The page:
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Reno, NV, United States

Malaney J.L.,University of Nevada, Reno | Feldman C.R.,University of Nevada, Reno | Cox M.,100 Valley Rd. | Cox M.,Wild Sheep Working Group | And 3 more authors.
Diversity and Distributions | Year: 2015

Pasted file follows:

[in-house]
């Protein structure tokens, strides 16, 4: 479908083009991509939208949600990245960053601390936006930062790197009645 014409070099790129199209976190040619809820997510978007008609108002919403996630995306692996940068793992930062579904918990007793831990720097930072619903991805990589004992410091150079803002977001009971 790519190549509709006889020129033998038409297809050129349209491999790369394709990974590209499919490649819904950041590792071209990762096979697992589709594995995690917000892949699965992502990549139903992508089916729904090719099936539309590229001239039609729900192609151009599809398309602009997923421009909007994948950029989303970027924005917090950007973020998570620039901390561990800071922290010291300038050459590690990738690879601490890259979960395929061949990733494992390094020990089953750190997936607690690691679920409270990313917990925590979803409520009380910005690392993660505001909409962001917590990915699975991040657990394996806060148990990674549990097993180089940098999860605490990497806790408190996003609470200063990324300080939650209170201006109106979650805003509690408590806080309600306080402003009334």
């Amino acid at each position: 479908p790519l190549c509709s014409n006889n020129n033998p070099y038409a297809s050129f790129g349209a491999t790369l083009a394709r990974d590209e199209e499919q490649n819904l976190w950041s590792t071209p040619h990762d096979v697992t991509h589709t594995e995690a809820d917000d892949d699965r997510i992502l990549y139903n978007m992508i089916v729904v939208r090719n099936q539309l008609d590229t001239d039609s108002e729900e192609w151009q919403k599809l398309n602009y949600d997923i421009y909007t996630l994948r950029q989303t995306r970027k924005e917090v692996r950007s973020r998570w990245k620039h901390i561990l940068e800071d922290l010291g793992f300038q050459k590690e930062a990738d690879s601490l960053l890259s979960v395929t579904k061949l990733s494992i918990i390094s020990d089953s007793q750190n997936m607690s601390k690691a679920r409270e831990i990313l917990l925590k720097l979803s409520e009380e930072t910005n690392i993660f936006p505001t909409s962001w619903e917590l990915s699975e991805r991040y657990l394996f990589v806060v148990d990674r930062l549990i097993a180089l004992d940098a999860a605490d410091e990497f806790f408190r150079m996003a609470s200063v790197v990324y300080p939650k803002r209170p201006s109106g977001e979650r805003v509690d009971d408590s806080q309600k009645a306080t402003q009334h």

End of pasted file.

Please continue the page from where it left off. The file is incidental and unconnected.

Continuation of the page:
Aim: Conservation biologists use various approaches to augment imperilled populations in order to supplement genetic variation and restore ecological function. However, understanding genotypic, phenotypic and ecotypic variation is critical in determining the most suitable sources to conserve historical and functional variation. Bighorn sheep (Ovis canadensis) provide a classic example of restoration biology, where management programmes have re-established extirpated populations via translocations. Through this process, translocated individuals may now face novel environments, including new bioclimatic conditions and an opportunity to interbreed with historically isolated and distinct genetic units. Our goal was to integrate genetic and ecological analyses to assess some of the evolutionary ramifications of this important management practice. Location: Western North America, but focused on the Great Basin and northern Mojave deserts. Methods: We quantified genetic variation across 55 Herds of bighorn sheep using 16 microsatellite loci (N = 347) and a mitochondrial gene (N = 110). We used ordination, Bayesian clustering and phylogenetic analyses to delineate evolutionary units. We used multivariate ordination for 26 ecologically relevant variables to characterize niche-based differences among genetic clusters and then tested whether repatriated populations occupy conditions similar to source areas. Results: We document genetic differentiation among three traditional management units of bighorn sheep that now occupy the Great Basin and northern Mojave deserts, but also identify limited hybridization among these groups. Niche-based analyses revealed that translocated populations now occur in conditions incongruent with source ranges. Main conclusions: This study highlights the importance of considering both genetic variation and ecological differences when implementing translocations. Early consideration of these variables may help minimize the potential for hybridization among distinct groups and mitigate challenges of managing populations experiencing novel environments. More broadly, results from this study have implications for future restoration efforts in this iconic system, but also for similar translocation-based conservation programmes. © 2015 John Wiley & Sons Ltd.

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